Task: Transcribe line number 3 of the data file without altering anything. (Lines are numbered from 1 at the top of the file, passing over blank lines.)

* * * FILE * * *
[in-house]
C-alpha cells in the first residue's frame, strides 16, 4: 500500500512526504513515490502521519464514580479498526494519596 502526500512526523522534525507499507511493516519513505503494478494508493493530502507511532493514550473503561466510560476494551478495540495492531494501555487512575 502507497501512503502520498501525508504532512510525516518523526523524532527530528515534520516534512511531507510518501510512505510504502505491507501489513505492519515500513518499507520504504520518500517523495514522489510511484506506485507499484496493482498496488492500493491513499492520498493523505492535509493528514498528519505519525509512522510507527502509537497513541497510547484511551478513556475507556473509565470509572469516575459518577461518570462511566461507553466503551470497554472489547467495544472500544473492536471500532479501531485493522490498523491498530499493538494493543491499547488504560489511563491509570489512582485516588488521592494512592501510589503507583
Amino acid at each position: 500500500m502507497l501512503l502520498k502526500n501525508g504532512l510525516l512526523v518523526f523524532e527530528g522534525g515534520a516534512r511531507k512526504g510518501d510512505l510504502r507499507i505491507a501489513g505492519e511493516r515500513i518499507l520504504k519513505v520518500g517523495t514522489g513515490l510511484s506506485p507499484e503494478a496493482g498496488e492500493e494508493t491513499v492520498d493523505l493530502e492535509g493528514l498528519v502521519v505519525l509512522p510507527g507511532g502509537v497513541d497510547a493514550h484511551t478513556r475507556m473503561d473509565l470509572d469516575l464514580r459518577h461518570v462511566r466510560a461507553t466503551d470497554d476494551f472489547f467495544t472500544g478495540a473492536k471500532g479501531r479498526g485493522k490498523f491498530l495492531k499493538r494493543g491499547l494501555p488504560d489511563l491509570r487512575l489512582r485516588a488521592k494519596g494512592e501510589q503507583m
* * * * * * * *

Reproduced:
Amino acid at each position: 500500500m502507497l501512503l502520498k502526500n501525508g504532512l510525516l512526523v518523526f523524532e527530528g522534525g515534520a516534512r511531507k512526504g510518501d510512505l510504502r507499507i505491507a501489513g505492519e511493516r515500513i518499507l520504504k519513505v520518500g517523495t514522489g513515490l510511484s506506485p507499484e503494478a496493482g498496488e492500493e494508493t491513499v492520498d493523505l493530502e492535509g493528514l498528519v502521519v505519525l509512522p510507527g507511532g502509537v497513541d497510547a493514550h484511551t478513556r475507556m473503561d473509565l470509572d469516575l464514580r459518577h461518570v462511566r466510560a461507553t466503551d470497554d476494551f472489547f467495544t472500544g478495540a473492536k471500532g479501531r479498526g485493522k490498523f491498530l495492531k499493538r494493543g491499547l494501555p488504560d489511563l491509570r487512575l489512582r485516588a488521592k494519596g494512592e501510589q503507583m